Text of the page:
Additional Book Information
Series: NYRB Classics
Publication Date: September 30, 2001
Renoir, My Father
by Jean Renoir, introduction by Robert L. Herbert, translated from the French by Randolph and Dorothy Weaver
In this delightful memoir, Jean Renoir, the director of such masterpieces of the cinema as Grand Illusion and The Rules of the Game, tells the life story of his father, Pierre-Auguste Renoir, the great Impressionist painter. Recounting Pierre-Auguste’s extraordinary career, beginning as a painter of fans and porcelain, recording the rules of thumb by which he worked, and capturing his unpretentious and wonderfully engaging talk and personality, Jean Renoir’s book is both a wonderful double portrait of father and son and, in the words of the distinguished art historian John Golding, it “remains the best account of Renoir, and, furthermore, among the most beautiful and moving biographies we have.”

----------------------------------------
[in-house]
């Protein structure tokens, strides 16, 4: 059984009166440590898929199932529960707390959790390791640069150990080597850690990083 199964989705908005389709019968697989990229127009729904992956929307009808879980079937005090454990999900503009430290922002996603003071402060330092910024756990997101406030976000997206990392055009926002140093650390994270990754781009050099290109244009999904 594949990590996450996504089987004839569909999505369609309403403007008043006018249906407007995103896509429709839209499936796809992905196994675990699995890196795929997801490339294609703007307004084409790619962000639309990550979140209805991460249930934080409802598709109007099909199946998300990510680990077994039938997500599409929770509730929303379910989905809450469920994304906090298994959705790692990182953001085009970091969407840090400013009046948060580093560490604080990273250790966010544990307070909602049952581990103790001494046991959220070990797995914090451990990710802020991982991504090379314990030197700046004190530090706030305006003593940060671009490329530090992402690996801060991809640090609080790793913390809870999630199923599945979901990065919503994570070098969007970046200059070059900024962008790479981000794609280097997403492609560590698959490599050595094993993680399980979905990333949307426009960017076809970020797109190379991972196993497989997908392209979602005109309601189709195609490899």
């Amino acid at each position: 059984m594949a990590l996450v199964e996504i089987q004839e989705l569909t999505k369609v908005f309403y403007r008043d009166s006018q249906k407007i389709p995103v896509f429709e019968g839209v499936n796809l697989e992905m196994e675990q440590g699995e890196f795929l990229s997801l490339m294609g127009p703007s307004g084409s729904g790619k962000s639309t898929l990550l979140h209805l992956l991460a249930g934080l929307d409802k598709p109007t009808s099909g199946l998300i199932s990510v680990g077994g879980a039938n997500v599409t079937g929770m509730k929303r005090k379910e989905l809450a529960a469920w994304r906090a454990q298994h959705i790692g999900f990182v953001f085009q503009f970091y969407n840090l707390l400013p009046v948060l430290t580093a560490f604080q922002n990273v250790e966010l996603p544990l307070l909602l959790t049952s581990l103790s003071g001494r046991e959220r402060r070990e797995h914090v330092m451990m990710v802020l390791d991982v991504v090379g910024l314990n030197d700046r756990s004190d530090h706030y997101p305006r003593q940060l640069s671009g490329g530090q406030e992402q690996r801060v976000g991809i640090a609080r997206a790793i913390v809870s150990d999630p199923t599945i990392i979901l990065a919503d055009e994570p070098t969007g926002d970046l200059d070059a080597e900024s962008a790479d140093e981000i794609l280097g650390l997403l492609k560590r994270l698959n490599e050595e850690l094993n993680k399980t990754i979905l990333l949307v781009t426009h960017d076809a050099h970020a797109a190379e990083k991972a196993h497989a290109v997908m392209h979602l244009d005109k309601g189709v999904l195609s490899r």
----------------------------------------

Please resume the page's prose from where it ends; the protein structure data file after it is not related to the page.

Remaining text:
Renoir, My Father includes 12 pages of color plates and 18 pages of black and white images.by Jean Renoir, introduction by Robert L. Herbert, translated from the French by Randolph and Dorothy Weaver
The most important personal document on Renoir to appear in English is also one of the most engaging biographies ever written about an artist.
— Art in America
A touching, illuminating, and very readable story of the painter's life and work...The intelligence and sensitivity of the son, a famous film director, makes this an absorbing narrative of the artist's struggles.
The filmmaker who conceived Rules of the Game and Grand Illusion could tell any story beautifully. When the material Jean Renoir had to work with was the life of his beloved father, Auguste Renoir, the results were magical....Vivid with the color and flavor of Auguste's upbringing and coming-of-age as an artist in a bygone France, the book recounts the painter's disdain of sentimentality, fashionable society, industry, and theories, and his predilection for simplicity, irregularity, and "a young girl's skin that is pink and shows that she has a good circulation."
— Hilarie M. Sheets, Artnews